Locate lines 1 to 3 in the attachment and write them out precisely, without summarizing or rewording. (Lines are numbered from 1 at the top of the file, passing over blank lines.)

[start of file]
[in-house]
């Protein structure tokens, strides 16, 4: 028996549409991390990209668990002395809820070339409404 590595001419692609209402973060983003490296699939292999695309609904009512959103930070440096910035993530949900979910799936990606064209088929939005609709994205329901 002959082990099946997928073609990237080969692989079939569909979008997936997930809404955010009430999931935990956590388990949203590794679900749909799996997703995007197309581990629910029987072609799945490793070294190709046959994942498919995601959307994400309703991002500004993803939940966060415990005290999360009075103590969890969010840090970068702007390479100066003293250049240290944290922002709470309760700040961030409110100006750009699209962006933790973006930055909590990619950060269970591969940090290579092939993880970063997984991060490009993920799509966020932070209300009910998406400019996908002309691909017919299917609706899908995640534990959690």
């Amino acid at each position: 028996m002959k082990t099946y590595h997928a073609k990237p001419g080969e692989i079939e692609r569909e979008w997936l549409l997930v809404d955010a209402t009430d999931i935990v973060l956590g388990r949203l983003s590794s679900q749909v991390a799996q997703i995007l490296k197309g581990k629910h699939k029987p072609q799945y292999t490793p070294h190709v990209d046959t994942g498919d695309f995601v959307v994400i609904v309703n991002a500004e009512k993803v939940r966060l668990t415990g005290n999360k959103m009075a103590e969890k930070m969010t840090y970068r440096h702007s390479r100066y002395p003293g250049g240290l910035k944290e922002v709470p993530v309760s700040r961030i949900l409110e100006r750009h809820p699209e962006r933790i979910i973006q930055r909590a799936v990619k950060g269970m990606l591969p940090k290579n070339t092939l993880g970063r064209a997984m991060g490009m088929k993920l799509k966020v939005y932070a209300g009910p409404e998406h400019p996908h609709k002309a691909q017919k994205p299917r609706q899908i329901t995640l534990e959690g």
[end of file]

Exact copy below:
[in-house]
């Protein structure tokens, strides 16, 4: 028996549409991390990209668990002395809820070339409404 590595001419692609209402973060983003490296699939292999695309609904009512959103930070440096910035993530949900979910799936990606064209088929939005609709994205329901 002959082990099946997928073609990237080969692989079939569909979008997936997930809404955010009430999931935990956590388990949203590794679900749909799996997703995007197309581990629910029987072609799945490793070294190709046959994942498919995601959307994400309703991002500004993803939940966060415990005290999360009075103590969890969010840090970068702007390479100066003293250049240290944290922002709470309760700040961030409110100006750009699209962006933790973006930055909590990619950060269970591969940090290579092939993880970063997984991060490009993920799509966020932070209300009910998406400019996908002309691909017919299917609706899908995640534990959690």
């Amino acid at each position: 028996m002959k082990t099946y590595h997928a073609k990237p001419g080969e692989i079939e692609r569909e979008w997936l549409l997930v809404d955010a209402t009430d999931i935990v973060l956590g388990r949203l983003s590794s679900q749909v991390a799996q997703i995007l490296k197309g581990k629910h699939k029987p072609q799945y292999t490793p070294h190709v990209d046959t994942g498919d695309f995601v959307v994400i609904v309703n991002a500004e009512k993803v939940r966060l668990t415990g005290n999360k959103m009075a103590e969890k930070m969010t840090y970068r440096h702007s390479r100066y002395p003293g250049g240290l910035k944290e922002v709470p993530v309760s700040r961030i949900l409110e100006r750009h809820p699209e962006r933790i979910i973006q930055r909590a799936v990619k950060g269970m990606l591969p940090k290579n070339t092939l993880g970063r064209a997984m991060g490009m088929k993920l799509k966020v939005y932070a209300g009910p409404e998406h400019p996908h609709k002309a691909q017919k994205p299917r609706q899908i329901t995640l534990e959690g």